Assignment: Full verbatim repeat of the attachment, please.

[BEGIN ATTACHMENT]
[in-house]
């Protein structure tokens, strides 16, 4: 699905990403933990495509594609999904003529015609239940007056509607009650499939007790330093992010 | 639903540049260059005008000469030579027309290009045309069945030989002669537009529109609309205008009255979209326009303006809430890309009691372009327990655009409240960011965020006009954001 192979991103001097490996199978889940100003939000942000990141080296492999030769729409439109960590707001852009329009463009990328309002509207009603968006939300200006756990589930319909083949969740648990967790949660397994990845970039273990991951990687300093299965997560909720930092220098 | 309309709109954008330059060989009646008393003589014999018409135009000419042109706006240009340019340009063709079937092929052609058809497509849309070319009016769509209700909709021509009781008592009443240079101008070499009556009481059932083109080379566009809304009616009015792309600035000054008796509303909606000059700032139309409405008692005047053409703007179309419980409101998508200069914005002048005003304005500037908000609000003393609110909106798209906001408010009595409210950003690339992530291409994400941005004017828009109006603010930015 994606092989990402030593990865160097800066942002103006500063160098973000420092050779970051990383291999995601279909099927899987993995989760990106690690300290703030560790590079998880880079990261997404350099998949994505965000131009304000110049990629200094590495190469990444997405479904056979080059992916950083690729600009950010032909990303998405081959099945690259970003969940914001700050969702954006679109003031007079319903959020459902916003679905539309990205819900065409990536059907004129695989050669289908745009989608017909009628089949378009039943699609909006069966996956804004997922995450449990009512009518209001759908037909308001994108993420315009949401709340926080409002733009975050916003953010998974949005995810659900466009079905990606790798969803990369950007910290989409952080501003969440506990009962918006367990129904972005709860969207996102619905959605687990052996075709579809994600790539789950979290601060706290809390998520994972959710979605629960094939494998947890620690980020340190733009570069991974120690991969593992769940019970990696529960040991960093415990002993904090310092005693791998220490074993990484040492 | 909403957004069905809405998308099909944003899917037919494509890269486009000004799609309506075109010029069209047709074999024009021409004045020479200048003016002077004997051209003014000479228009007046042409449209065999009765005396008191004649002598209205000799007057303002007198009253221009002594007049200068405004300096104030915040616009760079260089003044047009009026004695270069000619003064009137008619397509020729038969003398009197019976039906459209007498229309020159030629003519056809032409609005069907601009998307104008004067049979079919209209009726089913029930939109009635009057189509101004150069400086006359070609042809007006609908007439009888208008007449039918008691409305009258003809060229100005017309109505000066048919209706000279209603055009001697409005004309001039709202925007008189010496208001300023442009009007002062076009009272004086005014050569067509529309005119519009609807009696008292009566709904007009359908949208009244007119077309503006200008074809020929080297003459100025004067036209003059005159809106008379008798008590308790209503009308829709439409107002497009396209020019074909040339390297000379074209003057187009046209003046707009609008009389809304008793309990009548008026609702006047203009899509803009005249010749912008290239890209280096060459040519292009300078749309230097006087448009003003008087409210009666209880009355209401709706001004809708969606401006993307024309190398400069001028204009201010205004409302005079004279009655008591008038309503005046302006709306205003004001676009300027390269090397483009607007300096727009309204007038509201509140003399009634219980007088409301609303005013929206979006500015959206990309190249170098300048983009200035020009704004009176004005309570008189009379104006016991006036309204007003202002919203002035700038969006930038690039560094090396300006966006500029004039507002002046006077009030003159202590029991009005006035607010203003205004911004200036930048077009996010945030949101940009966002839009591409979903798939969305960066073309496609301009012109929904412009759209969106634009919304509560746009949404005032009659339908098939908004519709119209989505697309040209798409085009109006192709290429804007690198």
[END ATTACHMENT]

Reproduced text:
[in-house]
């Protein structure tokens, strides 16, 4: 699905990403933990495509594609999904003529015609239940007056509607009650499939007790330093992010 | 639903540049260059005008000469030579027309290009045309069945030989002669537009529109609309205008009255979209326009303006809430890309009691372009327990655009409240960011965020006009954001 192979991103001097490996199978889940100003939000942000990141080296492999030769729409439109960590707001852009329009463009990328309002509207009603968006939300200006756990589930319909083949969740648990967790949660397994990845970039273990991951990687300093299965997560909720930092220098 | 309309709109954008330059060989009646008393003589014999018409135009000419042109706006240009340019340009063709079937092929052609058809497509849309070319009016769509209700909709021509009781008592009443240079101008070499009556009481059932083109080379566009809304009616009015792309600035000054008796509303909606000059700032139309409405008692005047053409703007179309419980409101998508200069914005002048005003304005500037908000609000003393609110909106798209906001408010009595409210950003690339992530291409994400941005004017828009109006603010930015 994606092989990402030593990865160097800066942002103006500063160098973000420092050779970051990383291999995601279909099927899987993995989760990106690690300290703030560790590079998880880079990261997404350099998949994505965000131009304000110049990629200094590495190469990444997405479904056979080059992916950083690729600009950010032909990303998405081959099945690259970003969940914001700050969702954006679109003031007079319903959020459902916003679905539309990205819900065409990536059907004129695989050669289908745009989608017909009628089949378009039943699609909006069966996956804004997922995450449990009512009518209001759908037909308001994108993420315009949401709340926080409002733009975050916003953010998974949005995810659900466009079905990606790798969803990369950007910290989409952080501003969440506990009962918006367990129904972005709860969207996102619905959605687990052996075709579809994600790539789950979290601060706290809390998520994972959710979605629960094939494998947890620690980020340190733009570069991974120690991969593992769940019970990696529960040991960093415990002993904090310092005693791998220490074993990484040492 | 909403957004069905809405998308099909944003899917037919494509890269486009000004799609309506075109010029069209047709074999024009021409004045020479200048003016002077004997051209003014000479228009007046042409449209065999009765005396008191004649002598209205000799007057303002007198009253221009002594007049200068405004300096104030915040616009760079260089003044047009009026004695270069000619003064009137008619397509020729038969003398009197019976039906459209007498229309020159030629003519056809032409609005069907601009998307104008004067049979079919209209009726089913029930939109009635009057189509101004150069400086006359070609042809007006609908007439009888208008007449039918008691409305009258003809060229100005017309109505000066048919209706000279209603055009001697409005004309001039709202925007008189010496208001300023442009009007002062076009009272004086005014050569067509529309005119519009609807009696008292009566709904007009359908949208009244007119077309503006200008074809020929080297003459100025004067036209003059005159809106008379008798008590308790209503009308829709439409107002497009396209020019074909040339390297000379074209003057187009046209003046707009609008009389809304008793309990009548008026609702006047203009899509803009005249010749912008290239890209280096060459040519292009300078749309230097006087448009003003008087409210009666209880009355209401709706001004809708969606401006993307024309190398400069001028204009201010205004409302005079004279009655008591008038309503005046302006709306205003004001676009300027390269090397483009607007300096727009309204007038509201509140003399009634219980007088409301609303005013929206979006500015959206990309190249170098300048983009200035020009704004009176004005309570008189009379104006016991006036309204007003202002919203002035700038969006930038690039560094090396300006966006500029004039507002002046006077009030003159202590029991009005006035607010203003205004911004200036930048077009996010945030949101940009966002839009591409979903798939969305960066073309496609301009012109929904412009759209969106634009919304509560746009949404005032009659339908098939908004519709119209989505697309040209798409085009109006192709290429804007690198």